Role of calcium signaling in the transcriptional regulation of the apicoplast genome of Plasmodium falciparum
Date of Issue2014
School of Biological Sciences
Calcium is a universal second messenger that plays an important role in regulatory processes in eukaryotic cells. To understand calcium-dependent signaling in malaria parasites, we analyzed transcriptional responses of Plasmodium falciparum to two calcium ionophores (A23187 and ionomycin) that cause redistribution of intracellular calcium within the cytoplasm. While ionomycin induced a specific transcriptional response defined by up- or downregulation of a narrow set of genes, A23187 caused a developmental arrest in the schizont stage. In addition, we observed a dramatic decrease of mRNA levels of the transcripts encoded by the apicoplast genome during the exposure of P. falciparum to both calcium ionophores. Neither of the ionophores caused any disruptions to the DNA replication or the overall apicoplast morphology. This suggests that the mRNA downregulation reflects direct inhibition of the apicoplast gene transcription. Next, we identify a nuclear encoded protein with a calcium binding domain (EF-hand) that is localized to the apicoplast. Overexpression of this protein (termed PfACBP1) in P. falciparum cells mediates an increased resistance to the ionophores which suggests its role in calcium-dependent signaling within the apicoplast. Our data indicate that the P. falciparum apicoplast requires calcium-dependent signaling that involves a novel protein PfACBP1.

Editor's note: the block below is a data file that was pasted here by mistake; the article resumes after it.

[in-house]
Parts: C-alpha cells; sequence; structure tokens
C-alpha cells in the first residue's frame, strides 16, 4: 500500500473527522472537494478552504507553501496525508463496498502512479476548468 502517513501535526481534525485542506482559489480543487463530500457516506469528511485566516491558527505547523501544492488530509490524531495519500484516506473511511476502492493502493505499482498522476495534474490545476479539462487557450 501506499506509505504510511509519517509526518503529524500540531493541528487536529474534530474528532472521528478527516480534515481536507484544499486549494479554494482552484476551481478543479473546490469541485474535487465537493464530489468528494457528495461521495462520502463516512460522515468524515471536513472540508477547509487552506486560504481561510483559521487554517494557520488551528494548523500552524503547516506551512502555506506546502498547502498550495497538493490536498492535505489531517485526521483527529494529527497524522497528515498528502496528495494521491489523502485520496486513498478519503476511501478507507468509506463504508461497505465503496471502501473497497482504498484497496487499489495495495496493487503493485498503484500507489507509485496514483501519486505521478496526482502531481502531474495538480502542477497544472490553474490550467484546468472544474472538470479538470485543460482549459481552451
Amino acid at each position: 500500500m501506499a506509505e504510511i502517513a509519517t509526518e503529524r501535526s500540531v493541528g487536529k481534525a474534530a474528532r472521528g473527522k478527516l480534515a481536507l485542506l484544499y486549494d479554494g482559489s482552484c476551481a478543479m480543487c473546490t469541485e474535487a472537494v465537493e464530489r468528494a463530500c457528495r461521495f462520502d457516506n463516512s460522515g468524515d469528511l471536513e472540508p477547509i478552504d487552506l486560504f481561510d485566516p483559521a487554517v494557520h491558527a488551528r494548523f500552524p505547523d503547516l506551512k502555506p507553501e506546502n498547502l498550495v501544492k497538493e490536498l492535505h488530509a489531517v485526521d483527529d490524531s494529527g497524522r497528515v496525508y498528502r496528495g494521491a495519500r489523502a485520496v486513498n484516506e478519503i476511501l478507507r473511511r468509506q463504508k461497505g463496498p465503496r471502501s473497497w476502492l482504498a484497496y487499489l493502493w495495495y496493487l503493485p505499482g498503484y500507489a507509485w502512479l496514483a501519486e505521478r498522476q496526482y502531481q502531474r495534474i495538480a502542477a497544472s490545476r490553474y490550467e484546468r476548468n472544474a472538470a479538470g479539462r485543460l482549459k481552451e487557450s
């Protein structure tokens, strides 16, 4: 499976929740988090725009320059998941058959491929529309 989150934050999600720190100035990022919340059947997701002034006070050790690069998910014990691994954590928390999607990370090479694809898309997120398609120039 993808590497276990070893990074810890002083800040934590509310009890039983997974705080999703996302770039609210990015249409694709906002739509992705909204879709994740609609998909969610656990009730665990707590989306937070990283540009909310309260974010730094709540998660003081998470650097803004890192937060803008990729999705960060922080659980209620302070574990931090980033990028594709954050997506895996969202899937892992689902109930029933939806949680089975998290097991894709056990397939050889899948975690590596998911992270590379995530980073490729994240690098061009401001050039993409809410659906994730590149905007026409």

DRNTU::Science::Biological sciences::Molecular biology
BioMed research international
© 2014 Sabna Cheemadan et al. This is an open access article distributed under the Creative Commons Attribution License, which permits unrestricted use, distribution, and reproduction in any medium, provided the original work is properly cited.